Today I have another example of something that was almost thrown into the skip at work. It's a project book, compiled by a group of Middlesborough schoolgirls in 1935, describing their day trip to London.
The book has no financial value, but I find it touching and enchanting:
They girls apear to have had a whistlestop tour of London, visiting St Paul's Cathedral, Westminsster Abbey, the House of Lords, the House of Commons, London Zoo and Trafalgar Square:
In spite of this exhausting itinerary, they also found time to visit Convent Garden:
But the highlight of their day appears to have been London Zoo:
After visiting one historic building after another, the zoo must have come as a huge relief to the girls, although one pupil had an unfortunate encounter with an elephant:
"One came up to me called Co-Coal and took a biscuit from me which I was about to eat. I was ever so frightened and I hid be hind my school teacher, Miss Bean because I thought that it was going to eat me, but my teacher said 'Don't worry Dorothy, you wouldn't make a mouthful.'"
I'm accustomed to school trips ending in the middle of the afternoon, but the girls from South Bank must have been made of stronger stuff:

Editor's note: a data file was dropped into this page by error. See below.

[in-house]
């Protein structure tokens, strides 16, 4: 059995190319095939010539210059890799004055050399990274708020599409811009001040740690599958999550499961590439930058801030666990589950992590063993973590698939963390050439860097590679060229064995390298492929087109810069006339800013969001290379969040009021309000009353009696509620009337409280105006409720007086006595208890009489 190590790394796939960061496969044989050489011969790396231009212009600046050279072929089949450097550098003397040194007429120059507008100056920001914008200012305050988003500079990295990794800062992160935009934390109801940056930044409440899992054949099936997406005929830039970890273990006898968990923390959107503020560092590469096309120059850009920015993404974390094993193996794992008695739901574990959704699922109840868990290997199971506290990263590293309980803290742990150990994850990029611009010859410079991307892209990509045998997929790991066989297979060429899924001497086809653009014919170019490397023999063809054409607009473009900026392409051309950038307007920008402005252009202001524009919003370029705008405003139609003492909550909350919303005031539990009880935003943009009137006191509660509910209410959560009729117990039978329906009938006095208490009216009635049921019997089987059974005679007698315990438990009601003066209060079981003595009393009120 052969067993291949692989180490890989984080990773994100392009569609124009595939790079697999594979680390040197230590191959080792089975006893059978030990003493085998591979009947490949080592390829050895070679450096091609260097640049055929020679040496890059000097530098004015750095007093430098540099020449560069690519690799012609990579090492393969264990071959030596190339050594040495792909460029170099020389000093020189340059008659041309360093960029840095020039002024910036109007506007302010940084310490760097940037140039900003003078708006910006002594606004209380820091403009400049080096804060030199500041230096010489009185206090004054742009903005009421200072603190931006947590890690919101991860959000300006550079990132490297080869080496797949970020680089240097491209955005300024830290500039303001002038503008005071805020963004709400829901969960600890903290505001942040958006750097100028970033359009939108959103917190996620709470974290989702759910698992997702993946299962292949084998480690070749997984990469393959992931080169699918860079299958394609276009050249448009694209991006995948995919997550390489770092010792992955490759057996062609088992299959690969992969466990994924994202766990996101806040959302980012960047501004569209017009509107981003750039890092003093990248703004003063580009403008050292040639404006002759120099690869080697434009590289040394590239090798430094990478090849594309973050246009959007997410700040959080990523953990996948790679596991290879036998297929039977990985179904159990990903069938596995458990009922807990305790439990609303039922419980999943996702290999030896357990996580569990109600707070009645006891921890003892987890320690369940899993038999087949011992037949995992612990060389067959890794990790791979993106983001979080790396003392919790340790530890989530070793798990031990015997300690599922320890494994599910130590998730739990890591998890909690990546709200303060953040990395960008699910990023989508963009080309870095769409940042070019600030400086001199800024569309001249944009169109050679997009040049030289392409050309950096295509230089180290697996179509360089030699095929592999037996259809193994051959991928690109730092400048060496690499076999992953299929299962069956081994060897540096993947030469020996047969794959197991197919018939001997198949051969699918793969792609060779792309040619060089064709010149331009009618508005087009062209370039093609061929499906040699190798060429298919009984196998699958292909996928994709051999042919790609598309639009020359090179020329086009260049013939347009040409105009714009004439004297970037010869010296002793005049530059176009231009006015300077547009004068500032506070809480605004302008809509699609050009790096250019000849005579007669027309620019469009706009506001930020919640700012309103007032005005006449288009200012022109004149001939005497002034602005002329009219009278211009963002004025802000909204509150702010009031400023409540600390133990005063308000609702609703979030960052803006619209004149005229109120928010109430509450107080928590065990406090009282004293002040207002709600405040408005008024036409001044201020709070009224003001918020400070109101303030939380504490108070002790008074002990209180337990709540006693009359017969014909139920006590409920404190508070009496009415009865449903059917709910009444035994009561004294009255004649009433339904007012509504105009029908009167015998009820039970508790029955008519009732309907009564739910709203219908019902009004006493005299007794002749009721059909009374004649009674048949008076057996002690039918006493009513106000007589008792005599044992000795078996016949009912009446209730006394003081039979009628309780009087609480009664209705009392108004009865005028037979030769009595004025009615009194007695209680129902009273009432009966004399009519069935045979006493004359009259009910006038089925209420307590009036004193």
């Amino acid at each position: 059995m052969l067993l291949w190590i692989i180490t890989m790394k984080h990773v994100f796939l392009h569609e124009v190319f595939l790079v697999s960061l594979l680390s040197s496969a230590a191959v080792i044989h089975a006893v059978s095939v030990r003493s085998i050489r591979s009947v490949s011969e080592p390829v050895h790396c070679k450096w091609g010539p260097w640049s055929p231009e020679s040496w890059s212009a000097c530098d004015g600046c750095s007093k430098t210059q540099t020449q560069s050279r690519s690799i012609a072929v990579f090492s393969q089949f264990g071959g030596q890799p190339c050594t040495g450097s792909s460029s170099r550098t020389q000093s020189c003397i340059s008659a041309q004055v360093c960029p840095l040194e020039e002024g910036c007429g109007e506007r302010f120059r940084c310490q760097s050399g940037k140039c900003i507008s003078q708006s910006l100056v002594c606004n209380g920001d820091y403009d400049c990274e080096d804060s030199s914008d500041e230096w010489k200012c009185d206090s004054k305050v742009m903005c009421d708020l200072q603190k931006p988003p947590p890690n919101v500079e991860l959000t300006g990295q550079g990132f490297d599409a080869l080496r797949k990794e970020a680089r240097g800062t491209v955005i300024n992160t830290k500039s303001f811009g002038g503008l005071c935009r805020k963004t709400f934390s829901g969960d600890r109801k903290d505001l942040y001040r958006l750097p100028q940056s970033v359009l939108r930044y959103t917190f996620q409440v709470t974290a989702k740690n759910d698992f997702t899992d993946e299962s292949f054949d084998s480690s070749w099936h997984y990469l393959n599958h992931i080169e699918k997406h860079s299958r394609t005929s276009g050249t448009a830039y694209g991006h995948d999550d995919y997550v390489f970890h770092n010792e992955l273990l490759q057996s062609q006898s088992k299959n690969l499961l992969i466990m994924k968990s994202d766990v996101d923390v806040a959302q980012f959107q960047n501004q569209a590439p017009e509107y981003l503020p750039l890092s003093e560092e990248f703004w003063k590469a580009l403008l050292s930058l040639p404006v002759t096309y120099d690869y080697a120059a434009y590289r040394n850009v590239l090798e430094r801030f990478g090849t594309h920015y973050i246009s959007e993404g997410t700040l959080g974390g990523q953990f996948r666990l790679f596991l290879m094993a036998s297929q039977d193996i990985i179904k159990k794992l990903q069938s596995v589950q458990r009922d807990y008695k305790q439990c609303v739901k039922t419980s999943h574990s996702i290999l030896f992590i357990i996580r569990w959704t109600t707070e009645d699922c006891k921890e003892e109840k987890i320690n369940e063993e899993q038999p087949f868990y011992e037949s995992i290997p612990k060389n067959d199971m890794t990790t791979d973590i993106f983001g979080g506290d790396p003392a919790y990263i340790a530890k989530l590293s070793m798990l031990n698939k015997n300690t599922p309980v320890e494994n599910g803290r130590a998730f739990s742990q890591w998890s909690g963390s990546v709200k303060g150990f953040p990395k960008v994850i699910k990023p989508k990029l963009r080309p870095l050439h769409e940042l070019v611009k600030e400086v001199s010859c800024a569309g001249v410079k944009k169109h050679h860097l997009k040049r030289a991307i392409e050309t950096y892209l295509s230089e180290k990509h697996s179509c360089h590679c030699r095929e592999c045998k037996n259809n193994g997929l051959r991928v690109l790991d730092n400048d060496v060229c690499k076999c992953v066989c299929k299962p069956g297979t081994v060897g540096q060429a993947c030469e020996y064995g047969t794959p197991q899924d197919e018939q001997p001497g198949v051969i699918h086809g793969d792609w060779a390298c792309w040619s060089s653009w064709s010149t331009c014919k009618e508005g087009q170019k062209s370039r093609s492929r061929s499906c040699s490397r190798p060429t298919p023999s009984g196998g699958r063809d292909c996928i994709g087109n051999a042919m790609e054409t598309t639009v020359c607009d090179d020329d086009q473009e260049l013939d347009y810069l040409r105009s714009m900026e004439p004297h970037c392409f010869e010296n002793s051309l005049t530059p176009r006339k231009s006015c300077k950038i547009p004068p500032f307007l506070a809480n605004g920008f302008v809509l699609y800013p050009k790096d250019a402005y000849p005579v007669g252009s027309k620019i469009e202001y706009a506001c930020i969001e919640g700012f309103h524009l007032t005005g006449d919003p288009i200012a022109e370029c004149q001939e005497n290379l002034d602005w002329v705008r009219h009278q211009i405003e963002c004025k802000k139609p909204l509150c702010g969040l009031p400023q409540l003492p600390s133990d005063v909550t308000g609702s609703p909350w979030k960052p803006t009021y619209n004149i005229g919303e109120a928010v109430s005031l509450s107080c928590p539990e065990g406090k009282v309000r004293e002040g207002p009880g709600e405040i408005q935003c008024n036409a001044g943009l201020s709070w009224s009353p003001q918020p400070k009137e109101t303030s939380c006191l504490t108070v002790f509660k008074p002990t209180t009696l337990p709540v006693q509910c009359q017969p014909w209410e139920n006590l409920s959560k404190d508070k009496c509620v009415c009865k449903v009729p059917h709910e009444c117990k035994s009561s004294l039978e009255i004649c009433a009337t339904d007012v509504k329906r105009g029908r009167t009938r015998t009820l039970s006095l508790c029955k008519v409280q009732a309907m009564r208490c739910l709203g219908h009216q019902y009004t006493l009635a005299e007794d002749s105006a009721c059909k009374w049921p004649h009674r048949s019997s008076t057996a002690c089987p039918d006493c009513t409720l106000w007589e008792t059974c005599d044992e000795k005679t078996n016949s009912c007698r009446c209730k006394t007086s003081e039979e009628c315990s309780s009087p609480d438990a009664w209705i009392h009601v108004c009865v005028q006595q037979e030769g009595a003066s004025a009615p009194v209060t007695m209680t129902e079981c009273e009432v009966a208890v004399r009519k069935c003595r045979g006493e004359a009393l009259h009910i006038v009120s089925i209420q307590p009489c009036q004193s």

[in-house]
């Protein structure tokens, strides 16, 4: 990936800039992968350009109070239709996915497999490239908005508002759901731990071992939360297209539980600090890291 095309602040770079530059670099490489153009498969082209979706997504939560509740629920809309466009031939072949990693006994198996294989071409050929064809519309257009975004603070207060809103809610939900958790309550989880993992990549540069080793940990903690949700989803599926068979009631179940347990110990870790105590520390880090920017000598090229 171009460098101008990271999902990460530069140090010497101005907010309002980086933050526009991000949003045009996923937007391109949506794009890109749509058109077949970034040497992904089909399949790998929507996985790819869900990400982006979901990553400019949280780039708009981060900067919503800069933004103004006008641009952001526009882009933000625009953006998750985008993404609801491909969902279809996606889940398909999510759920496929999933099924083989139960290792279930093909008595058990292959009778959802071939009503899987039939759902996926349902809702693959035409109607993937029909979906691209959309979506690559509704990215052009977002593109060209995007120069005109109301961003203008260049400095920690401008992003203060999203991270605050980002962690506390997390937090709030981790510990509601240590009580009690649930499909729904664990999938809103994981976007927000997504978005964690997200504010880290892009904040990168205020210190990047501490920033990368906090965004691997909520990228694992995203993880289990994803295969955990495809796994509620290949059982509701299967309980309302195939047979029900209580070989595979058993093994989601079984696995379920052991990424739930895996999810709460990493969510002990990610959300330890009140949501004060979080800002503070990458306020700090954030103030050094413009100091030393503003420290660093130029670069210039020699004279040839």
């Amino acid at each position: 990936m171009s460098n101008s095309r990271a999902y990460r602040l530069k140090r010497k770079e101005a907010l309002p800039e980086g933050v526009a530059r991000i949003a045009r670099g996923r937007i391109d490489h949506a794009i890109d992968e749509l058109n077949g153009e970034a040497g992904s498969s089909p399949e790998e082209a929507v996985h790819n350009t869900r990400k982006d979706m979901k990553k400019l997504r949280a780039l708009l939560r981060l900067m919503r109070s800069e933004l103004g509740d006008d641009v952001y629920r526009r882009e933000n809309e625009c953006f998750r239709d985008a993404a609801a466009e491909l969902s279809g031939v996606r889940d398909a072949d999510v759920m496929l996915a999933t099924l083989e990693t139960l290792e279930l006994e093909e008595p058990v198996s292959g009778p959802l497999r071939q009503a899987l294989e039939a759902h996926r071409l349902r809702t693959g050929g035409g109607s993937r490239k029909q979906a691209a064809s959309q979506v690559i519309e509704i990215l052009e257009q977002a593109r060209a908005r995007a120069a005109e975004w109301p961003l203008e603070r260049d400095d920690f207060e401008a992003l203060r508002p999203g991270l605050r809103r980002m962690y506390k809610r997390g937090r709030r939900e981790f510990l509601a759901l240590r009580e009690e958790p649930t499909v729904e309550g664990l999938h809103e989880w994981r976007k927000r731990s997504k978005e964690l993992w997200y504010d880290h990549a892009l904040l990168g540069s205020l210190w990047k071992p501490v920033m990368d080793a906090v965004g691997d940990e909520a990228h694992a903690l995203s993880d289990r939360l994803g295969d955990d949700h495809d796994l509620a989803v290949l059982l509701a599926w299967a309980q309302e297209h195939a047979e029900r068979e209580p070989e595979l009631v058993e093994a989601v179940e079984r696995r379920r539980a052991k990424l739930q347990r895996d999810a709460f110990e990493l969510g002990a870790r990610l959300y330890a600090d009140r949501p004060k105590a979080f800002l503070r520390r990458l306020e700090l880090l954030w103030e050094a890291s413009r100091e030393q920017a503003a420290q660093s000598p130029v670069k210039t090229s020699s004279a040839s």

In an age in which there was no television and only the privileged few travelled abroad, this day-trip to London must have very exciting. It is not the thing in itself that is important, but the anticipation, preparation and experience of being part of a group in a different environment.
I had a similar experience on a much smaller scale when I was 10 years old and living in a children's home. One day we received an invitation to visit the Post Office Tower as special guests and it was one of the most memorable days of my life. I will never forget the moment when we climbed into the back of a London taxi and Sister Davey turned to the driver and said "Post Office Tower, please - VIP entrance."
Our normal lives were humdrum and routine. The home was run with a military precision and we knew that each day would be like the one before. For one magical day, life felt like a big adventure. I don't remember much about the Post Office Tower, but the experience of seeing a world beyond our four walls was one I'll never forget.
If this project book was created in 1935, then it's possible that some of these pupils are still alive.
I wonder if any of them still remember a terrified Dorothy Williamson, cowering behind the reassuring figure of Miss Bean.